I think the hardest thing for outsiders to understand is that there are two different arguments going on. One is the traditional conservative right argument, which is anti-LGBT. So someone like Viktor Orbán in Hungary doesn’t think people should be allowed to transition, and he wants to take away that right from them, which is part of a broader idea that LGBT identities are decadent and postmodern and are going to sap the vital life force out of the country. That is one criticism of modern LGBT politics. The other one is a criticism from the left in which it says sometimes male people and female people have different interests. No matter how the male people identify. And we need to work out those conflicts in policy and law.

Helen Lewis, The Witch Trials of J.K. Rowling, Episode 4: TERF Wars

Megan vs. the Overton window

Megan and her guests don’t understand that people like Viktor Orbán, or, notably, the Westboro Baptist Church, shift the Overton window of what type of ideas are socially acceptable by giving people something to point to and say, “You think what I’m saying is homophobic? I’ll show you homophobic.”

As Caelan Conrad pointed out in their video after reading this tweet:

She is so certain, so assured, that her open bigotry didn’t inspire more, that if she had persuaded anyone, she definitely would know about it. This is naivete to the point of willful ignorance. She can’t possibly believe that she actually persuaded zero people to do something a little more extreme. Because her abuse didn’t exist in a vacuum. When you move the anti-gay Overton window to the right, it gives the people lobbying to restrict queer rights, something they can point to, to say, “This bill I wrote isn’t homophobic, I’ll show you homophobic—real homophobia.” It makes everything less than the worst seem less bad. “Yeah, I don’t support gay marriage, but I’m not, like, out on the street saying they’re going to burn in hell. I’m not a homophobe.”

Caelan Conrad, The ALLEGED Witch Trials of J.K. Rowling (What The Megan Phelps Podcast Won’t Tell You)

In a tweet after the release of the final episode, Megan would echo what Lewis said here:

It’s very interesting to me that she acknowledges, um, speeches like the one at CPAC, and condemns the conflation of her and her guests’ positions (of women’s safety) with Knowles’s (of trans eradication). But as Caelan said, her and Rowling’s ideas don’t exist in a vacuum. When a podcast like this tries to frame Rowling’s harmful anti-trans rhetoric as centrist (somewhere between the evangelicals and trans people who both burned her books) or even leftist, as Helen Lewis implies in the quote above, now there’s room for rent on the right for more extreme and explicit calls for violence like those from Knowles.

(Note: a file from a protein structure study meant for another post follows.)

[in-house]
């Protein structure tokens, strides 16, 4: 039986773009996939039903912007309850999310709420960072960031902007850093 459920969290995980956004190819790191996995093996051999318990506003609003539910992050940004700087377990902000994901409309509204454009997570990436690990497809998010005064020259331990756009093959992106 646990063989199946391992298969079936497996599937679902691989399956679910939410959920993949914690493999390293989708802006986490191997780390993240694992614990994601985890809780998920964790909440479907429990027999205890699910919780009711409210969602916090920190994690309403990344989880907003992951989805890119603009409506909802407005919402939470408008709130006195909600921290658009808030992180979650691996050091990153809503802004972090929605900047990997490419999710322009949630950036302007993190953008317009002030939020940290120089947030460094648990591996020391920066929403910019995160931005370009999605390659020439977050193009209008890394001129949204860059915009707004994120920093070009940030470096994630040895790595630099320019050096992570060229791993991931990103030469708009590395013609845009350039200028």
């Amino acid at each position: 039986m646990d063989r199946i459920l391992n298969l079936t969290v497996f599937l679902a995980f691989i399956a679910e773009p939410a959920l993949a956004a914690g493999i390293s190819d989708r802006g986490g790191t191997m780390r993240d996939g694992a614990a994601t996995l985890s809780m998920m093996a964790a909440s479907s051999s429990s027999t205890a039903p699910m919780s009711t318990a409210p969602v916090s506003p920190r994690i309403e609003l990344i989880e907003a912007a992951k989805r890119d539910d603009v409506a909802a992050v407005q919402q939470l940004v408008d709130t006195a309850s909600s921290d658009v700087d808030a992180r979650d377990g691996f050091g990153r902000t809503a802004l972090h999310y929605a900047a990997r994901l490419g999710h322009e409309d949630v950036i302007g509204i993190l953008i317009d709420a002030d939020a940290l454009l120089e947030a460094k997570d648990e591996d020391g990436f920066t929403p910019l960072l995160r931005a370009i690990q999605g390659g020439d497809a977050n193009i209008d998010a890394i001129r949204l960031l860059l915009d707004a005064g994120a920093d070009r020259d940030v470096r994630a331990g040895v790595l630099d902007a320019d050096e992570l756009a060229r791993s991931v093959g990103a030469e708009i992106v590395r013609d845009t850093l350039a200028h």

Ties to the far right

Even without that less direct effect of this podcast on anti-trans rhetoric, people like Rowling and Kathleen Stock, who we will meet later, have mutual friends with far-right hate groups like Alliance Defending Freedom and The Heritage Foundation who influenced the total ban on homosexuality in Uganda by Yoweri Museveni, who could be seen as a modern-day Viktor Orbán. (Maya Forstater recently gave a speech at an ADF UK event; Julie Bindel is friends with Heritage Foundation speaker Jennifer Lahl; Bev Jackson, co-founder of the LGB Alliance together with Angela Wild, has claimed that working with the Heritage Foundation is the only solution to the trans “medical scandal.” Details here.)

A photo of Rowling at her TERF brunch on April 10th, 2022. She poses with a tipsy-looking group consisting of Kathleen Stock, Maya Forstater, Allison Bailey, Helen Joyce, Liane Timmerman, Angela Wild, herself, Suzanne Moore, Julie Bindel, and one unnamed woman.

As YouTuber John Duncan points out, especially with respect to how this newer anti-trans movement is virtually identical to past moral panics about keeping cis white women safe from Muslim men, Black men, and Jewish men, maybe it’s not two movements, but one.

Not to mention the evidence we have of how Rowling has both directly and indirectly influenced anti-trans policies in the US, as well as platformed and defended Kellie-Jay Keen-Minshull/Posie Parker, who also has far-right ties and whose rallies have attracted positive attention from Nazis.